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Ford Mustang gallops towards Australia

Giddy up: The famous American pony car, the Mustang, is an almost certain starter in Australia from about 2015.

Aussie designers and engineers saddle up for bit part in new global Ford Mustang

7 Sep 2012

FORD’S iconic Mustang is poised for right-hand drive production, opening the door for the muscle car to be launched in Australia in its next generation from about 2015.

And the even better news is that Ford’s Australian designers and engineers are believed to have a hand in the project as part of their global product development contribution.

Ford Australia is tight-lipped about the Australian connection to the American-built “pony car”, but the local branch of the Blue Oval company and its Ford Performance Vehicles offshoot have extensive experience with independent rear-suspension rear-drive large cars and supercharged V8s.

Ford Motor Co president Alan Mulally last night announced in Amsterdam that after 50 years, the Mustang finally will be sold in Europe, including in right-hand drive form for Britain.

“We heard it here first – Mustang, the American icon, is coming to Europe,” he said.

“We will have more details to share in the future. One thing we can say for sure what has made Mustang such a sensation in the US for nearly 50 years soon will be enjoyed by customers in Europe.”

27 center imageLeft: 2013 Ford Mustang.

Officially, Ford Australia is non-commital about the possibilities for Mustang in Australia, with public affairs director Sinead Phipps saying: “At this stage, Mustang has been confirmed for Europe but nothing further, so I can’t speculate further than that.”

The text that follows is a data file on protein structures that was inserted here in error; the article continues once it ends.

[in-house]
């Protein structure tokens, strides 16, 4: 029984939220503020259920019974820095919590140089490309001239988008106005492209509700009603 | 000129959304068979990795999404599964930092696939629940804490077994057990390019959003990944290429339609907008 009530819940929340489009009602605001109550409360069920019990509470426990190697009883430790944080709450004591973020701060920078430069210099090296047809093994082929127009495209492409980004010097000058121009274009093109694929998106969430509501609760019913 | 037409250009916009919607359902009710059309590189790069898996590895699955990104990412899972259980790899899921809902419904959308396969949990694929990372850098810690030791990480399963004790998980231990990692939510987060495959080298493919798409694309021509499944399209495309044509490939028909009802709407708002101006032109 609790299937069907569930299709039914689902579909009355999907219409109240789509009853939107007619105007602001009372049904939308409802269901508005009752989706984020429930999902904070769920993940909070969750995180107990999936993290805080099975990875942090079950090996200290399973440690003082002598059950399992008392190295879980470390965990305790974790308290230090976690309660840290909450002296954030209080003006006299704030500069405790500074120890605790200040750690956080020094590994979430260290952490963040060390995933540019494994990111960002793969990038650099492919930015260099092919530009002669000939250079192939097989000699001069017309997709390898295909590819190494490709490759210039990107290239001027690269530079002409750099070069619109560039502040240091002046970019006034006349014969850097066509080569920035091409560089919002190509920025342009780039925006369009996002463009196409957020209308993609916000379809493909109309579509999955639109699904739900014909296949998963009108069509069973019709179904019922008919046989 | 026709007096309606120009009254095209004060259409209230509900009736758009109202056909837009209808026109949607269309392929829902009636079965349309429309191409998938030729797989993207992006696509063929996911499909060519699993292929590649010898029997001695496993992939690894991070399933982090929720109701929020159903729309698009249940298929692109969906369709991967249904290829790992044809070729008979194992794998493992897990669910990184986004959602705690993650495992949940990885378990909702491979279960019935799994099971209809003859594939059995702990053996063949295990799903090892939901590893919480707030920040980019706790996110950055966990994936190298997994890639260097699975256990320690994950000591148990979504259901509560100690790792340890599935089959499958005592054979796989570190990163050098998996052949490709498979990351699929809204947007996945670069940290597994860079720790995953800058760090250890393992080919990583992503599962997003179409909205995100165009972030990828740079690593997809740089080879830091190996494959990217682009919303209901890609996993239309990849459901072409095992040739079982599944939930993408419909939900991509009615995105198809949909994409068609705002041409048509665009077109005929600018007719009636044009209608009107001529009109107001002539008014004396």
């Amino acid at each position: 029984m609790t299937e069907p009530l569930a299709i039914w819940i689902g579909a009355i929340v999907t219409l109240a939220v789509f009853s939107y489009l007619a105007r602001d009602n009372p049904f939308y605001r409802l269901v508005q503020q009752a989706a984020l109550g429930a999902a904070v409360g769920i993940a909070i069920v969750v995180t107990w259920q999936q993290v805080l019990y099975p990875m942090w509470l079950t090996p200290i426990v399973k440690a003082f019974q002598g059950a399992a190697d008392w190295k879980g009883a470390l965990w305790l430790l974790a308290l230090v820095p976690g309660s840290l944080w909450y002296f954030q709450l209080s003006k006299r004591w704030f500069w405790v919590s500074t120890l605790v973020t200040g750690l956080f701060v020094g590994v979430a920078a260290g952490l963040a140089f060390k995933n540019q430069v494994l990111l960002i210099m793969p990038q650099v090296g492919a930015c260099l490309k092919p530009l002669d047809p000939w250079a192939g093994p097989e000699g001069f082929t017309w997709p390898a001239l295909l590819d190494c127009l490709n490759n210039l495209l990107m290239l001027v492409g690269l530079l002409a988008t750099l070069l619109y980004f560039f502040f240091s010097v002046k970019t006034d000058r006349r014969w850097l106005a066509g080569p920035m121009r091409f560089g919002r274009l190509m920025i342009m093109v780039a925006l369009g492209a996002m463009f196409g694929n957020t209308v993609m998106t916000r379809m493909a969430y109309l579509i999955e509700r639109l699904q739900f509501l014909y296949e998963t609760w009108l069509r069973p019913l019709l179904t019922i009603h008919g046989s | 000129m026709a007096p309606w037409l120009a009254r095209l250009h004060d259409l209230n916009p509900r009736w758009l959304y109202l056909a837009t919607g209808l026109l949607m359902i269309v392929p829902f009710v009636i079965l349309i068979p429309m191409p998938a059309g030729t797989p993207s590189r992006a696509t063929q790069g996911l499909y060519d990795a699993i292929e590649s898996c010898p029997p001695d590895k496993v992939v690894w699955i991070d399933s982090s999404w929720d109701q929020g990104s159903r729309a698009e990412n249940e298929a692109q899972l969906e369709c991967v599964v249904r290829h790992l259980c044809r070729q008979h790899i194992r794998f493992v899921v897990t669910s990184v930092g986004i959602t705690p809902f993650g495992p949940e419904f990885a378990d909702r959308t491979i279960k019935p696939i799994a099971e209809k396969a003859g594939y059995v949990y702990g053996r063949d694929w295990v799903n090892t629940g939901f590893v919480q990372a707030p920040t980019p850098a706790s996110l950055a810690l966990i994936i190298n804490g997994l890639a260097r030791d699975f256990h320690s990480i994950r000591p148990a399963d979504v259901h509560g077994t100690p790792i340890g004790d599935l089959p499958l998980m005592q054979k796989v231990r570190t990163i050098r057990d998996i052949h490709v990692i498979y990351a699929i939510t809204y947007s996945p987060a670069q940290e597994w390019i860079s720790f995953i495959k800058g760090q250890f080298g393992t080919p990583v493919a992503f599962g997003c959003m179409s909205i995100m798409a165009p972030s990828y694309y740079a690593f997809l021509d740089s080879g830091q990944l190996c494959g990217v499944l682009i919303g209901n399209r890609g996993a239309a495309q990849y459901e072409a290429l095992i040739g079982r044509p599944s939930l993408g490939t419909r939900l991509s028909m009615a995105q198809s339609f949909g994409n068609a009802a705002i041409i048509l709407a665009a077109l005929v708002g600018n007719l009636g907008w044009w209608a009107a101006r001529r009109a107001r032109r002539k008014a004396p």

However, she did not rule out the sixth-generation coupe for Australia, which is under development in the United States.

She also did not rule out an Australian role in the project.

GoAuto understands that Ford Australia designers and engineers – who were responsible for the Ranger ute and related upcoming T6 SUV that is thought to be called Everest –have been enlisted to help with some aspects of the Mustang development.

All of Ford’s global design centres are likely to have been asked to submit a design theme for the car, but the Melbourne-based team is believed to be helping out with at least some aspects to the design and engineering of the rear-drive sports coupe.

The new Mustang reportedly will break with tradition by dispensing with the live rear axle, instead employing an independent rear end.

Ford Australia has extensive experience with such suspension systems via its locally built Falcon, including high-performance variants such as the supercharged V8 Ford Performance Vehicles (FPV) GT.

Europe is likely to miss out on the V8 Mustang, instead making do with a more fuel-efficient high-output V6 and possibly a turbocharged EcoBoost four-cylinder.

No ‘Stang range in Australia would be complete without a V8, and the local model is certain to get the latest version of Ford’s 5.0-litre Coyote, perhaps the supercharged Miami version developed in Australia by FPV – the official Ford hot shop that has just been brought in-house by Ford Australia.

In the US, the current Mustang has a choice of 227kW 3.7-litre V6 or 331kW 5.0-litre V8 engines. A 5.8-litre supercharged version produced by Shelby, called the GT500, is armed with a mega 494kW – more than an Australian V8 Supercar racer.

In Australia, FPV’s GT range is powered by a 335kW/570Nm locally developed supercharged version of the Coyote – an engine that FPV hoped would one day become part of the official Ford family.

When that engine was developed, British-based Prodrive was the majority stakeholder in FPV, with Ford owning 49 per cent.

However, Ford Australia last month announced it would buy out Prodrive and bring the operation in-house.

The Ford Mustang was launched in its first generation in the United States in 1964, creating a sensation around the world and prompting a host of imitators.

The 2+2 coupe was named after the World War 2 Mustang fighter plane, which in turn was named after the breed of wild horse revered in the American west.

The car was famously championed by then Ford vice-president Lee Iacocca, making him a house-hold name around the world.

The Mustang has never been officially sold in Australia by Ford, but hundreds have made their way here over the years, many by private enthusiasts who have had them converted to right-hand drive.

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